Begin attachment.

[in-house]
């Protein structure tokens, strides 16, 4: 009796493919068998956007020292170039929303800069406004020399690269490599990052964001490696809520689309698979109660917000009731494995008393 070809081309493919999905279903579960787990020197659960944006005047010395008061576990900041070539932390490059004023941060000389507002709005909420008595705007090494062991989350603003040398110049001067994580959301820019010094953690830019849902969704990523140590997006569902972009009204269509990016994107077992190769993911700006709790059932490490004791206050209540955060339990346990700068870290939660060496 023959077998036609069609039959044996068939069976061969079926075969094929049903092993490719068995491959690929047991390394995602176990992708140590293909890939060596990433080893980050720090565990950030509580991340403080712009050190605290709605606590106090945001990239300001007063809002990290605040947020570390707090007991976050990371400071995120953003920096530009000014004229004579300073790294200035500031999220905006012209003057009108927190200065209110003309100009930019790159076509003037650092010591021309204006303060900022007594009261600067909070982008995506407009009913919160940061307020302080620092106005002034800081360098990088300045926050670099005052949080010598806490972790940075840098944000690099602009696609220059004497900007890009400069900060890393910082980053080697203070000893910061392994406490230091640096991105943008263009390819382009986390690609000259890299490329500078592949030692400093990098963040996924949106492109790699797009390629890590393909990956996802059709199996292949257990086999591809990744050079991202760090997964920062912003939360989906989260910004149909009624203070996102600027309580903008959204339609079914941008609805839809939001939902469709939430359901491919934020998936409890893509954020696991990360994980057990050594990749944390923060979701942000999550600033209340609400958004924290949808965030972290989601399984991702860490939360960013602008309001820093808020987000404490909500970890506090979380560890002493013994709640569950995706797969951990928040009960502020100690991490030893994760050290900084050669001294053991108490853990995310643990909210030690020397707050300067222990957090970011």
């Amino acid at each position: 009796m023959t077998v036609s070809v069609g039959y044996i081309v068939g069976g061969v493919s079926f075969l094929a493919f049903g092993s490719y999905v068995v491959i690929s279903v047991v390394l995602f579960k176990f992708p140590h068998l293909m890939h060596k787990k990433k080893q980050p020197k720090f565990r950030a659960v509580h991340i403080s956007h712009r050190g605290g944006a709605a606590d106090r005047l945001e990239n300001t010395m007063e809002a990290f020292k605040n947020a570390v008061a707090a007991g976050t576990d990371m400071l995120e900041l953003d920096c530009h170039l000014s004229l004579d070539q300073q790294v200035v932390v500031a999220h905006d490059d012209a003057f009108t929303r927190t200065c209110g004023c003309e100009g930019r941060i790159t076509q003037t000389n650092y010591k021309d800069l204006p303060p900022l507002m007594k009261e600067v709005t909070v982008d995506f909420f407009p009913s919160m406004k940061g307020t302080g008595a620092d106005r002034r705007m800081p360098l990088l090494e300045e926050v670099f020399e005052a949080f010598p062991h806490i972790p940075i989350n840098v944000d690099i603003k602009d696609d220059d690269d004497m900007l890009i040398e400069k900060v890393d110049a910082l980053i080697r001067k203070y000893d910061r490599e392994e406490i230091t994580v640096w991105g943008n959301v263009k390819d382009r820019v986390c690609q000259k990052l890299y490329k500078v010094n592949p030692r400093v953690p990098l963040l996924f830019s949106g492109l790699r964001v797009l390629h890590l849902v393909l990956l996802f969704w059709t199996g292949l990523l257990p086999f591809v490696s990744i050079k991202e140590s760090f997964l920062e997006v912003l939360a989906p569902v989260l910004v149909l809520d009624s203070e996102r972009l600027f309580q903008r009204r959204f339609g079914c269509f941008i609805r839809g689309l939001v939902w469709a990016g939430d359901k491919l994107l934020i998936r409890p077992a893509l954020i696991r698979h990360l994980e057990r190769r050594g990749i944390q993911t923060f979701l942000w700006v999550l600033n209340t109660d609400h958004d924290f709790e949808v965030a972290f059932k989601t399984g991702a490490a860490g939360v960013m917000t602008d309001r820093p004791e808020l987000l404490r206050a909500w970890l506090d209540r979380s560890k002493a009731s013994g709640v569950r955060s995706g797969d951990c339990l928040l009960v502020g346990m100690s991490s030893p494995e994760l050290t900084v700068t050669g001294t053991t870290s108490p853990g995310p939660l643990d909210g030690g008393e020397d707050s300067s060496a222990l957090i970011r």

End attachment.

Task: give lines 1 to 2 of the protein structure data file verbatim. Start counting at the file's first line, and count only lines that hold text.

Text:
[in-house]
């Protein structure tokens, strides 16, 4: 009796493919068998956007020292170039929303800069406004020399690269490599990052964001490696809520689309698979109660917000009731494995008393 070809081309493919999905279903579960787990020197659960944006005047010395008061576990900041070539932390490059004023941060000389507002709005909420008595705007090494062991989350603003040398110049001067994580959301820019010094953690830019849902969704990523140590997006569902972009009204269509990016994107077992190769993911700006709790059932490490004791206050209540955060339990346990700068870290939660060496 023959077998036609069609039959044996068939069976061969079926075969094929049903092993490719068995491959690929047991390394995602176990992708140590293909890939060596990433080893980050720090565990950030509580991340403080712009050190605290709605606590106090945001990239300001007063809002990290605040947020570390707090007991976050990371400071995120953003920096530009000014004229004579300073790294200035500031999220905006012209003057009108927190200065209110003309100009930019790159076509003037650092010591021309204006303060900022007594009261600067909070982008995506407009009913919160940061307020302080620092106005002034800081360098990088300045926050670099005052949080010598806490972790940075840098944000690099602009696609220059004497900007890009400069900060890393910082980053080697203070000893910061392994406490230091640096991105943008263009390819382009986390690609000259890299490329500078592949030692400093990098963040996924949106492109790699797009390629890590393909990956996802059709199996292949257990086999591809990744050079991202760090997964920062912003939360989906989260910004149909009624203070996102600027309580903008959204339609079914941008609805839809939001939902469709939430359901491919934020998936409890893509954020696991990360994980057990050594990749944390923060979701942000999550600033209340609400958004924290949808965030972290989601399984991702860490939360960013602008309001820093808020987000404490909500970890506090979380560890002493013994709640569950995706797969951990928040009960502020100690991490030893994760050290900084050669001294053991108490853990995310643990909210030690020397707050300067222990957090970011």